If we’re going to make the leap to assume that the bond market somehow leads the economy, we need to establish good reasons for this or even how this could ever be true. The bond market isn’t even predicting much here other than bonds being a good investment, and given that they rise in value as yields decline, declining yields make them an even better one.
Eventually, the piper will have to be paid for all of this zealousness, at a point where yields start going up too much. This is an actual fear. For now, we are still eating, drinking, and being merry, and historically merry at that.
Sometimes we get anomalies such as shorter-term treasuries yielding less than longer-term ones, and we might think that this may predict some sort of undesirable economic fate, but you would only think that if you were confused about what these traders are trying to do. If the two year is hotter than the 10 year, that may just mean that people are more optimistic about the 2 year than the 10, and the optimism here means that they expect prices to appreciate more.
Bond traders certainly don’t have any special knowledge of economic forecasts, something that central banks such as the Fed aren’t aware of, so if the Fed tells us that things are fine and the bond market seems to suggest that things aren’t so great, it would not make sense to believe the bond market even if this were the message. It isn’t, and the message really is that bonds are hot right now.
The great majority of the money in the bond market isn’t interchangeable with stocks, so it’s not that they are choosing bonds over stocks in any meaningful way right now, although it is true that during bad times in the stock markets, investors will sell their stocks and buy bonds. Most of the money in the bond market is put there because people just want bonds or they may actually want the dollar and this has them gravitating toward U.S. treasuries more.
Unless you are holding these bonds to maturity, you don’t really care that much what the yield is, and all that negative yield debt out there speaks very loudly to this. When yields are negative and you are in it for the yield, this isn’t even sane, and when we see the demand for these negative yielding bonds go up and the yields drop further, that should tell you what really drives this demand, and you can bet your life on this not being to earn yields.
Ironically, Dropping Yields Are Actually Bullish for the Economy and for Stocks
What is really ironic about the view that bonds lead the economy and dropping yields portend bad times is that dropping yields are great for the economy and cause an expansionary effect, similar to what interest rate cuts by the Fed do.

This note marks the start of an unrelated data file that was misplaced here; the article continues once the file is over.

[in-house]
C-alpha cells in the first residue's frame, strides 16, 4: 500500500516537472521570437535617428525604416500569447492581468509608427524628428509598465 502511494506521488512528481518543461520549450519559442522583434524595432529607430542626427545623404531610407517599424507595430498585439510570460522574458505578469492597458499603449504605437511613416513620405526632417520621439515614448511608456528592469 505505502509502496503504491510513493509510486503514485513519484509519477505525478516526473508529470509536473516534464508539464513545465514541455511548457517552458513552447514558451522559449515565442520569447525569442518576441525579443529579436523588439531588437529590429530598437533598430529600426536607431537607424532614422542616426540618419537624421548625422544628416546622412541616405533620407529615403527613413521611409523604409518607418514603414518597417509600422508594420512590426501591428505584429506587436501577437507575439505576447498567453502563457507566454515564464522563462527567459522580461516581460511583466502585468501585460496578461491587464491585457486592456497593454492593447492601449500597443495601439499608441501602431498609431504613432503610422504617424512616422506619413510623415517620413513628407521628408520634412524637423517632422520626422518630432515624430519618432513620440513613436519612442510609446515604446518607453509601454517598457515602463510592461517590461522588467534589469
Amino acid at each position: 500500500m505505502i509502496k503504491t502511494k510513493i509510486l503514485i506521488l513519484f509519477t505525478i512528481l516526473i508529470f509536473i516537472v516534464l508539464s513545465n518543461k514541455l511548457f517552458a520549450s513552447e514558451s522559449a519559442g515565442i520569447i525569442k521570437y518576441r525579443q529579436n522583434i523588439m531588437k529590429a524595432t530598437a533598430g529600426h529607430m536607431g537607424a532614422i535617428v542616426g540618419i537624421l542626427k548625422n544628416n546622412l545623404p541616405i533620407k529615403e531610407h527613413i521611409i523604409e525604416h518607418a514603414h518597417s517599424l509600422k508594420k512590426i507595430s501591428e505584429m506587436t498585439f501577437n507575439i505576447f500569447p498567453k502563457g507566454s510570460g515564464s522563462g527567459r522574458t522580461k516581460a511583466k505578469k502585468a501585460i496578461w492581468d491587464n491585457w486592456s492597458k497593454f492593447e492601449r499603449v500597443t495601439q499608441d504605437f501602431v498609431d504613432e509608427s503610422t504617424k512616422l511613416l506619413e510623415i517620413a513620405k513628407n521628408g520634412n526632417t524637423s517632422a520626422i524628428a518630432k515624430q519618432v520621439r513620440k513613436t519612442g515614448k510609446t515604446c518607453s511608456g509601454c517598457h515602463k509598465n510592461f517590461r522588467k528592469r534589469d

There are people who are clamoring for the Fed to reduce interest rates more in order to somehow combat falling bond yields, but if anything, this would make the Fed more reluctant to want or need to cut rates because the bond market helps this cause, not hurts it.
Rising demand for bonds expands the debt market, where there are more people willing to lend and at lower rates, which strengthens the economy. There’s also the matter of both the government and companies being able to borrow more and more cheaply because of this, another positive if you wish to see the economy grow more.
Bonds also affect credit markets in an expansionary manner, as this puts interest rates down for credit, especially with mortgages. More people buy homes and that’s another way that the economy grows from this.
People who own stocks should actually be cheering for yields to drop even more, and if they own bonds as well, this also puts the value of their bonds up, both in terms of their market value and the value of the interest stream they bought with them.
This is why the real inversion here involves not inverted bond yields but inverted reality. As always, inverted reality gets to play their tune in the stock market, although those with longer term views or even anything but a short-term view can just ignore this tune.
People aren’t parting with very many of their shares, even with an 800 point down day though, but traders have, and these traders follow the momentum. Thursday may bring us another rebound and they will either be riding that up or riding the further move down if we’re unable to build enough positive momentum yet.
This is nothing that investors need concern themselves with though, either the pullbacks in the stock market or the declining yields with treasuries, and it’s not even a concern anyone but short-term traders really need to pay attention to. One day or even a few minutes may be the whole ball game to them, so it stands to reason that they will pay a lot of attention to these things.
There doesn’t seem to be much actual reason for the Fed to cut rates again this year, even though a lot of people just can’t help getting ahead of things and we therefore see things like markets pricing in rate cuts already. Rate cuts help bonds as well though and put yields down even more, so bond traders are rooting for more right alongside people in the stock market.
We’ll have to see what happens, although if we do get more of this, it will be in spite of low yields, not because of them.